When some of these conditions are not met (e.g. for a postdoc only 1 year out, or for someone who has limited semantics publications but a primary area of interest that is relevant), then discussion with the rest of the editorial team (or at least with Kai and David, if you prefer) would be merited.
Notify the all-editors list when you plan to invite a new board member. Please use the template for editorial board invitations (edit as you see fit).
Ad hoc reviewer
If you would like to ask someone to review for us who otherwise does not (quite) qualify for our board, here are the steps:
- Send an informal query to the prospective reviewer. (This is so that we don’t create an account for them with its auto-message before they agree to review for us.)
- If they agree, create an account for them. (“Select reviewer” > “Create new reviewer”)
- Send out the request.
We typically ask three reviewers. For some shorter papers, especially when we have serious in-house competence, we stay with two reviewers. On some doozies, we go out for four reviews sometimes.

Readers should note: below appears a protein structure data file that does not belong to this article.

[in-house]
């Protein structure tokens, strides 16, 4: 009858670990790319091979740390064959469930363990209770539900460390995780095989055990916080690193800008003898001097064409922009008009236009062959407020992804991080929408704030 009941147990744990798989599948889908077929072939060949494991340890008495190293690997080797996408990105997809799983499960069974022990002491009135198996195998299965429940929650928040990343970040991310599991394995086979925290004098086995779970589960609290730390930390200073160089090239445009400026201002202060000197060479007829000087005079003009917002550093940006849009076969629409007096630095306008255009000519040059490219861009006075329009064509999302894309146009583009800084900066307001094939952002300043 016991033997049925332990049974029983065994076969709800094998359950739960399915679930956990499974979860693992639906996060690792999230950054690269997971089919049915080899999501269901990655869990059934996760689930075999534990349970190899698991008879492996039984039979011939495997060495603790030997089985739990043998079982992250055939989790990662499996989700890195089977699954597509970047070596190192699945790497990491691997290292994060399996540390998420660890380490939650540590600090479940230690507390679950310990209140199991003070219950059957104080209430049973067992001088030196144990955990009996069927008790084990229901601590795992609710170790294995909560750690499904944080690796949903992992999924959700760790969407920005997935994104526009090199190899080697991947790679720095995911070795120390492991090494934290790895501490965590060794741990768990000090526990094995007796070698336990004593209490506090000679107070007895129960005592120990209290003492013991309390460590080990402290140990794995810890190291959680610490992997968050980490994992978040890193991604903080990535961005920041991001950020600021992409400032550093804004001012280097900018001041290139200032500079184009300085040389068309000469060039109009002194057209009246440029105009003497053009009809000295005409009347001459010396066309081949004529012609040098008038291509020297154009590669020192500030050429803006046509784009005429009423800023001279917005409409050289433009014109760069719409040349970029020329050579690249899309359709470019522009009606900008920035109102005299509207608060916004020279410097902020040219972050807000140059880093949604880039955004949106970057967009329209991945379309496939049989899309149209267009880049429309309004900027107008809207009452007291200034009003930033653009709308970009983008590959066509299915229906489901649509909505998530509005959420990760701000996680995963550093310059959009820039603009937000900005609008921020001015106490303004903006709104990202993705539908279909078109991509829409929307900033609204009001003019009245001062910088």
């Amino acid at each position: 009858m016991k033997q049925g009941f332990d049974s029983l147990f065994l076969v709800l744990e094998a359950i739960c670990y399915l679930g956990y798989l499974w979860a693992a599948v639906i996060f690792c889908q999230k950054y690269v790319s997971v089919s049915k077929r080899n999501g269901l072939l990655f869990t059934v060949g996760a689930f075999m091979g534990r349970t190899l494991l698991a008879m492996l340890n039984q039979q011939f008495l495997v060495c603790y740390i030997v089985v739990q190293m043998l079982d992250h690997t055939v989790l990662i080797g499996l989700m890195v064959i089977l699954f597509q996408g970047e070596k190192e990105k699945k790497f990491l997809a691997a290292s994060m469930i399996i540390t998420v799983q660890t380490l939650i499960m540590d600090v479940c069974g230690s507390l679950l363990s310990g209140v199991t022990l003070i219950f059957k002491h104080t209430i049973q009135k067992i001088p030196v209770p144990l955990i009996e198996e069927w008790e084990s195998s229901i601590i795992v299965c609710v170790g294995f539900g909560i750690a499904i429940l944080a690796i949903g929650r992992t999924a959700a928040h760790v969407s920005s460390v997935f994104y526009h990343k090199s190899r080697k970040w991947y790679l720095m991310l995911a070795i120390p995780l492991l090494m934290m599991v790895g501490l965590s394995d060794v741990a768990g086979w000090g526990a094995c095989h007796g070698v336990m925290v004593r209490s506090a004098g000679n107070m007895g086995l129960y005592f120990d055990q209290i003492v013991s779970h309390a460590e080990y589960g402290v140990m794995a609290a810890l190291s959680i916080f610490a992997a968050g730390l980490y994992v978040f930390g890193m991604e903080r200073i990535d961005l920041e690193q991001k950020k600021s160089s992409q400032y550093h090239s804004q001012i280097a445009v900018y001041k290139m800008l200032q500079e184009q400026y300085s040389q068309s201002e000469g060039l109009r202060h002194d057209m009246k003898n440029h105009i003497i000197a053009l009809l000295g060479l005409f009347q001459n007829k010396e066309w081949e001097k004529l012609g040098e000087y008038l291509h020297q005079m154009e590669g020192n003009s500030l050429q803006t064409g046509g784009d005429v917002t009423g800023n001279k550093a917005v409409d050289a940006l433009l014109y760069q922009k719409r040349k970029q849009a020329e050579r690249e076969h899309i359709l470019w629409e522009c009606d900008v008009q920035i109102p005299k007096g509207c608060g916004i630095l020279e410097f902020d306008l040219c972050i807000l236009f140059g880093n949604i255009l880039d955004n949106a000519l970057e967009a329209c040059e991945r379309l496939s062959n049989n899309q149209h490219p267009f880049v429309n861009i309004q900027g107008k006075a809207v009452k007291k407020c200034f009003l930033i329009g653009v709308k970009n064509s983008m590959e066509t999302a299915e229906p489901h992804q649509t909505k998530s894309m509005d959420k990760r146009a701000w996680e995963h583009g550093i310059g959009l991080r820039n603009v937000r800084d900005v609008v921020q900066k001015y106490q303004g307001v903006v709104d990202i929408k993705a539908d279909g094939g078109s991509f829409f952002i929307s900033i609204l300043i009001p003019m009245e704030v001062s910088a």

Sometimes reviewers accept review requests via email and don’t go through the system. In such a case, the shepherd should go to the Review page and click “WILL DO THE REVIEW”, thus recording the agreement.
If a reviewer doesn’t respond within 3 days, resend the request. If they do not respond within a week, cancel the request, chiding them for not responding, and move on to alternate reviewers.
The usual deadline for reviews is four weeks. We sometimes adjust this a bit if needed, keeping in mind that we really want to have a decision made within 60 days of submission. As the deadline approaches or passes, we often need to nudge reviewers.
When the reviews are in, the shepherding editor drafts a decision. For the first few times, you should consult with DIB and KvF. Note that our modal decision by far is “Reject” with varying degrees of warmth encouraging a resubmission. We rarely issue “Revise and resubmit” (only if the path to a successful revision is so clear that we could write the revision ourselves). Read the Author and Reviewer Guidelines for more info: http://info.semprag.org/author, http://info.semprag.org/reviewers. These documents are in progress; please ask questions, make recommendations for changes, etc. You’ll probably see other decisions go by on email and so you’ll see how we do things in practice.